easter eggs benedict

Last year’s Easter brunch seems to have created a new tradition for us. The Monday morning after Easter Sunday means hosting a dinner and getting kids up for school the next morning.

That’s why we decided on a brunch last Easter. Even though the overlap of Passover and Easter this school year meant we were off  from school for two more days after Easter, we went with a brunch again.

It  makes for an early-in-the-day celebration to appreciate what has started to bloom. And the cost of eggs, ham, English muffins for Eggs Benedict, and a side of grilled asparagus, is considerably less than a holiday dinner with a roast.

Eggs Benedict sounds fussy to make to some people. It’s not. It can be prepped ahead of time by semi-poaching the eggs in boiling water.

To make a poached egg, add a few drops of white vinegar to a pot of boiling water. This helps the egg white coagulate. Crack an egg. Use a wooden spoon and swirl some water in a circle, to create a whirlpool, and tilt out the insides of the egg.

The egg whites will start to wrap around the yolk. Remove the poached egg with a slotted spoon and place in a bowl of chilled water to stop the cooking process.

When you are ready to assemble the Eggs Benedict, drop the poached eggs back in some warm water for about 30 seconds before serving. Drain on a paper towel and build your Eggs Benedict with English muffins and Canadian bacon.

What’s the best part of Eggs Benedict? The Hollandaise sauce. Maybe you have memories of adults dealing with double boilers, cursing the Hollandaise sauce when it crosses the line of appropriate temperature, and begins to scramble the egg yolks.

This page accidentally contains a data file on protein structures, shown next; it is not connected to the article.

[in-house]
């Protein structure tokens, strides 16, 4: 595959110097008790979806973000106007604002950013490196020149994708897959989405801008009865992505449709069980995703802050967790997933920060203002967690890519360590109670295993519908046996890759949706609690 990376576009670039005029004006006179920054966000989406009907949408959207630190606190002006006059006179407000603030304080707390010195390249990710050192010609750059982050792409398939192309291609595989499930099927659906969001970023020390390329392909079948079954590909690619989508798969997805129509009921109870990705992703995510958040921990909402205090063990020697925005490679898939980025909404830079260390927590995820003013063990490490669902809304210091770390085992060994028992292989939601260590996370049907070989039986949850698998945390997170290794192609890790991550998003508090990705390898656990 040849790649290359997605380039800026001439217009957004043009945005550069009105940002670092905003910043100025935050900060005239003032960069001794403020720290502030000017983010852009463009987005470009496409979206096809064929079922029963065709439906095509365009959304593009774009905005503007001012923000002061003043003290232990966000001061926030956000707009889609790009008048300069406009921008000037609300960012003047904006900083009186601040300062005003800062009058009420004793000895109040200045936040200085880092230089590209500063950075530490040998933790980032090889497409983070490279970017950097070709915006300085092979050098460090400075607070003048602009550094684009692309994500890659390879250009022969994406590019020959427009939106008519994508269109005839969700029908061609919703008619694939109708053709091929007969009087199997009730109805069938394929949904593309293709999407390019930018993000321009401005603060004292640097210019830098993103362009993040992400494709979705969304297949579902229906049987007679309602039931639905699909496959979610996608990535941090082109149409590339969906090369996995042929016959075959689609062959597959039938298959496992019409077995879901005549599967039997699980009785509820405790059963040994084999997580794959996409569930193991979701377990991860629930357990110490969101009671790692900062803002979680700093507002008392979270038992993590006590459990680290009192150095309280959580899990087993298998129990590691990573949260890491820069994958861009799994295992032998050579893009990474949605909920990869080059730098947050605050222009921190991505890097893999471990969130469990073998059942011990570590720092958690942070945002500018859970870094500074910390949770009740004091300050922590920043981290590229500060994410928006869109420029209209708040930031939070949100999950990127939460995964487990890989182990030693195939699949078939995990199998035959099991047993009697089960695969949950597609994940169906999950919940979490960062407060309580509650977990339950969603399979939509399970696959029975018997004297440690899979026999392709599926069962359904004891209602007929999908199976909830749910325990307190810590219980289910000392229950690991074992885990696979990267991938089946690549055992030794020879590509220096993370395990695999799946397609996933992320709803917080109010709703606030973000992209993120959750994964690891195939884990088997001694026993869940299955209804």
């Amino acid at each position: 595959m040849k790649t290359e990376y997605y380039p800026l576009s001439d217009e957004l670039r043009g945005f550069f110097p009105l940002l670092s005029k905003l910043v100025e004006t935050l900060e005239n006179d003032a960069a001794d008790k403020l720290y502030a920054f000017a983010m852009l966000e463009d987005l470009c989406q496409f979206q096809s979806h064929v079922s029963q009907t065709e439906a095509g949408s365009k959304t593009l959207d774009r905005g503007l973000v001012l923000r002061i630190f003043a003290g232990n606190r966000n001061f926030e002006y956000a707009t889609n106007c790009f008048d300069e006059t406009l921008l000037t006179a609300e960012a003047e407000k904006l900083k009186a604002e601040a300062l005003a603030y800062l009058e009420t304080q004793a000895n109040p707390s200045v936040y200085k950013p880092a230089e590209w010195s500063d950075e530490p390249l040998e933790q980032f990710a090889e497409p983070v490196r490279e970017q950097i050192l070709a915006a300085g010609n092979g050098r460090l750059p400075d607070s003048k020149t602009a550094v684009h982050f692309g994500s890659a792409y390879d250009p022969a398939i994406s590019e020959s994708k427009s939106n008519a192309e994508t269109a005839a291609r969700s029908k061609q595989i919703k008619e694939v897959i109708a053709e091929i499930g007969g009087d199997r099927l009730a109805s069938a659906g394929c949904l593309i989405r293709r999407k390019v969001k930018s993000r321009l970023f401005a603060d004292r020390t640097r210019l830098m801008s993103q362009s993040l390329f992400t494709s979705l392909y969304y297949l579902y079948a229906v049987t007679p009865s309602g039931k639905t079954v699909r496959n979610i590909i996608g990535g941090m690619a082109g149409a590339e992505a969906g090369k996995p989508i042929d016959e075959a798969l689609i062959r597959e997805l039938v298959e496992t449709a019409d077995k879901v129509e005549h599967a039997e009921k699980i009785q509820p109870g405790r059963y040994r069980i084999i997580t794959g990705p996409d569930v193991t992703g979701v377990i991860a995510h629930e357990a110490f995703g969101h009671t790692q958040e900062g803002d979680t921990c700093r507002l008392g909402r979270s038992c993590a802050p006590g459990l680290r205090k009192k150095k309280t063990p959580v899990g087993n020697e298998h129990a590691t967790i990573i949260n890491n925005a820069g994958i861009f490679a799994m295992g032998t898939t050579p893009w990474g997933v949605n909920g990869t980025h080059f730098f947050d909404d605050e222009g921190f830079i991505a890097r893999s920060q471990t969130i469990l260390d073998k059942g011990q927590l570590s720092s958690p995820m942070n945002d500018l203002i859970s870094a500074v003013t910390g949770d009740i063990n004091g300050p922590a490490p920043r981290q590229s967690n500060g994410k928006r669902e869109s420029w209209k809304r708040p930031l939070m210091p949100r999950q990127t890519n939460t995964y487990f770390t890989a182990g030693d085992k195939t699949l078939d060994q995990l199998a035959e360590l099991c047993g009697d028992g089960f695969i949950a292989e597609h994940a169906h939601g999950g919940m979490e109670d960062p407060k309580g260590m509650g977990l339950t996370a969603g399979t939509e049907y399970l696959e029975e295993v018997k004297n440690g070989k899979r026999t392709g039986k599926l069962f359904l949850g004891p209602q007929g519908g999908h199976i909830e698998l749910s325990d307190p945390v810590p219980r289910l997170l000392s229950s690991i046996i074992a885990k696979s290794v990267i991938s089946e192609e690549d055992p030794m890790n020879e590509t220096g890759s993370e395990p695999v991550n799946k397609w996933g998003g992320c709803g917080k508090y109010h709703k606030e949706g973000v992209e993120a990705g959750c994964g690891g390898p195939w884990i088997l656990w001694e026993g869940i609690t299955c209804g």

There is a simple, foolproof method to turning out a silky Hollandaise sauce every time. Hollandaise sauce starts with butter. A good amount of butter. Holland is credited with the start of Hollandaise sauce.

Holland is known as “the land of butter” according to a New York Times cookbook. That’s where this rich sauce got its name. Butter, eggs to bind, a pinch of cayenne and freshly squeezed lemon juice.

Fresh lemon juice adds the tang to Hollandaise in a way that bottled lemon juice can’t compare. Melt the butter and add to a blender. Add the other ingredients and blend it all together. Perfect Hollandaise every time.

The Canadian bacon warmed in the oven with English muffins as we had our egg hunt. We sat down to our Easter Eggs Benedict and grilled asparagus and had this punch made up of equal parts orange juice, cranberry ruby red grapefruit juice, pink lemonade and ginger ale with slices of orange.

We snipped the first bit of mint that has returned in the garden and some chives.

The Easter bunny will be back again next year and it looks like the new tradition of Easter Eggs Benedict will continue.

If you have leftover hard-boiled eggs around, take a look at my post over at Parade. Get in full swing with spring!



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